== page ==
• Physical health
    • Mental health
    • Previous [if any] criminal history
    • Previous [if any] criminal convictions
    • Intemperate character [known to Gardaí]
    • Referrees (minimum two)
    • Signing away our [applicant] right to warrantles search of our home
    • Signing away our [applicant] right to medical privacy
    • Where we have lived previously in cases of multiple districts [all previous address]
    • Security inspection
    • Interviews

    This process can take up to three months, sometimes longer and if there is so much as a comma out of place, your application will either be refused or you will be called in for an interview with the deciding officer[usually a Superintendent]. Any fraudulent applications are, under legislation, a criminal offense hence refusal and fine and/or imprisonment with a prohibited status attached to your name meaning you'll never own a firearm.

    Ireland has one of the strictest sets of legislation when it comes to firearm ownership. All the above is only to apply. Getting the license, meeting the criteria for possession of a firearm, etc. is a long and continuing process that once started, neve ends. Owning a firearm in Ireland is not a right, its a privilege. I don't mean that in some lofty, "aren't we lucky" type of way, I mean the law states its a privilege and not a right meaning any offence, even something like drink driving, breach of the peace, etc. can result in being refused [if you don't own a firearm previously] or having your license(s) revoked. We [the shooting community] are constantly under "review".

    Forum Charter - Useful Information - Photo thread: Hardware - Ranges by County - Hunting Laws/Important threads - Upcoming Events - RFDs by County

    If you see a problem post use the report post function. Click on the three dots on the post, select "FLAG" & let a Moderator deal with it.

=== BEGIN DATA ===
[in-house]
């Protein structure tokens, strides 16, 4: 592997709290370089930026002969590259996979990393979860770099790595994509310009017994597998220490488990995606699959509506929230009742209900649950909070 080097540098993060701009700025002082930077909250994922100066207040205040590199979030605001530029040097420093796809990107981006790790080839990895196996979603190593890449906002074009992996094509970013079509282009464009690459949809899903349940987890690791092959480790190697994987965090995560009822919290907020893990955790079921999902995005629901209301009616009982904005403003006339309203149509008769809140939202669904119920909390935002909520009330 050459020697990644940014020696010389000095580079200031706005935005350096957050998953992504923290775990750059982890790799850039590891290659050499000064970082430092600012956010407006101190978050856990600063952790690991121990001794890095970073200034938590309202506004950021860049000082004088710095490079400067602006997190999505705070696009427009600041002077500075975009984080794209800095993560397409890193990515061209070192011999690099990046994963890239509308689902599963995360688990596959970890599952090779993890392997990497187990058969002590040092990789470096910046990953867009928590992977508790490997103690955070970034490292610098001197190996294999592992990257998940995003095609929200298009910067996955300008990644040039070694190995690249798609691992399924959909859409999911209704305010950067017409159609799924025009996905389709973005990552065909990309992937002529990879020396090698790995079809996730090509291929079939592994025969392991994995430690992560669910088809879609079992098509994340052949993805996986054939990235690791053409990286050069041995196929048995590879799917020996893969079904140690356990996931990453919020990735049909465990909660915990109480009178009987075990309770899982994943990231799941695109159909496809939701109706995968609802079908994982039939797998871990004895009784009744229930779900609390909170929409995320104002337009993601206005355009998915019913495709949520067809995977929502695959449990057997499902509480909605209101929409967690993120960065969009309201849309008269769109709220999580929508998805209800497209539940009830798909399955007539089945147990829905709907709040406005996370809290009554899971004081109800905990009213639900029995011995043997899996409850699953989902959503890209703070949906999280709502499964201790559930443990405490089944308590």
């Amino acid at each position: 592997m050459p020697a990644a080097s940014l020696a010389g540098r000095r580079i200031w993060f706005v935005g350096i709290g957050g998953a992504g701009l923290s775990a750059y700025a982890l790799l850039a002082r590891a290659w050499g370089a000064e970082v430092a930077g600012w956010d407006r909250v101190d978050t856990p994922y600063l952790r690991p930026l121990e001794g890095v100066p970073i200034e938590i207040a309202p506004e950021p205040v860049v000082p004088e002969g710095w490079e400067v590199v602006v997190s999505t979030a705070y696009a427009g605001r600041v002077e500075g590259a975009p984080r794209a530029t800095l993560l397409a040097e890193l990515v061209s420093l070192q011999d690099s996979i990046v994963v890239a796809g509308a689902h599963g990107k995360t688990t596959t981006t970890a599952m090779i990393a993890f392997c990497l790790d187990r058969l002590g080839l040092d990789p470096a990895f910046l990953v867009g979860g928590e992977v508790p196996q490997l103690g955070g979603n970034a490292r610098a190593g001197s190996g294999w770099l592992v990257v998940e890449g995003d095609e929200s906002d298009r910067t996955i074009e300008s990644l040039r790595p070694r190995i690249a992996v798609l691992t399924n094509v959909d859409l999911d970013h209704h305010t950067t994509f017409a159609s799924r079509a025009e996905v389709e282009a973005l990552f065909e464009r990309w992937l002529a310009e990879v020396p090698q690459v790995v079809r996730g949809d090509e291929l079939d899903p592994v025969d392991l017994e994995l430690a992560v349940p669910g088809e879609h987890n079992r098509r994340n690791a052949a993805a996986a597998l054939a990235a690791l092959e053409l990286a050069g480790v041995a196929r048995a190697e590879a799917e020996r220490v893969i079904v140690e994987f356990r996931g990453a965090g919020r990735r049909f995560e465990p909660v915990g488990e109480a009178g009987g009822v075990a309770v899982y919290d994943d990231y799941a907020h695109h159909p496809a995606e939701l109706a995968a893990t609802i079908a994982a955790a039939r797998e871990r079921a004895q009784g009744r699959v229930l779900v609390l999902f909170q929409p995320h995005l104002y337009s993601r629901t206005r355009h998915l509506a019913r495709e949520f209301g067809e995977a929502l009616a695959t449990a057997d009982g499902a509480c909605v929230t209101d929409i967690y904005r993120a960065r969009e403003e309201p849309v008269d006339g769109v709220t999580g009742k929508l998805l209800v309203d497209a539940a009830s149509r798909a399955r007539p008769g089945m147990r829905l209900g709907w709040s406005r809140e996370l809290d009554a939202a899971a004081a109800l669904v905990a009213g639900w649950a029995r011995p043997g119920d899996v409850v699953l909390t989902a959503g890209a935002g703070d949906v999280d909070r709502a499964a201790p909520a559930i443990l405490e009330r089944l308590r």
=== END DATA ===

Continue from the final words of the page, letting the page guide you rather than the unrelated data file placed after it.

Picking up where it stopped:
Moderators - Cass otmmyboy2 , CatMod - Shamboc , Admins - Beasty , mickeroo



  • Moderators, Sports Moderators Posts: 1,513 Mod ✭✭✭✭otmmyboy2


    Welcome!

    It largely depends on the firearm we are talking about.

    For a dealer in Ireland who has brought a lot of things in over the years from the EU I can recommend John Kavanagh at Fingal Sports.

    He's a gent and has helped me out with myriad firearms imports over the years.


    For an individual importing I could point you towards Triebel.de, Germany gunshop extraordinaire. They have a large selection and will often be able to source something if you ping them an email.

    Alternatively you can contact a German dealer who would sell you the firearm, and get someone like https://ssl-waffentaxi.de/ to transport it, or Waffen-bock as Wadi said.


    For an overview of how an import would work I'd suggest this thread going on currently:

    https://www.boards.ie/discussion/2058216740/importing-firearms

    But in an abbreviated form:

    1 - Find firearm, put down deposit and get serial number.

    2 - Apply for firearms cert in Ireland.

    3 - Receive firearms cert.

    4 - Apply for import permit(google "firearms import permit individual Ireland" for the DoJ's site).

    5 - Receive the import permit and send a copy of it(or a photo via email) to your German dealer.

    6 - German dealer applies for the export permit.

    7 - Export permit granted and you pay the balance.

    8 - Firearm is shipped to you.

    9 - Desperately refresh tracking website for a week/10 days until it arrives 😁

    Never forget, the end goal is zero firearms of any type.

    S.I. No. 187/1972 - Firearms (Temporary Custody) Order - Firearms seized

    S.I. No. 21/2008 - Firearms (Restricted Firearms and Ammunition) Order 2008 - Firearm types restricted

    Criminal Justice (Miscellaneous Provisions) Act 2009 - Firearms banned & grandfathered

    S.I. No. 420/2019 - Magazine ban, ammo storage & transport restricted

    Criminal Justice (Miscellaneous Provisions) Act 2023 - 2023 Firearm Ban (retroactive to 8 years prior)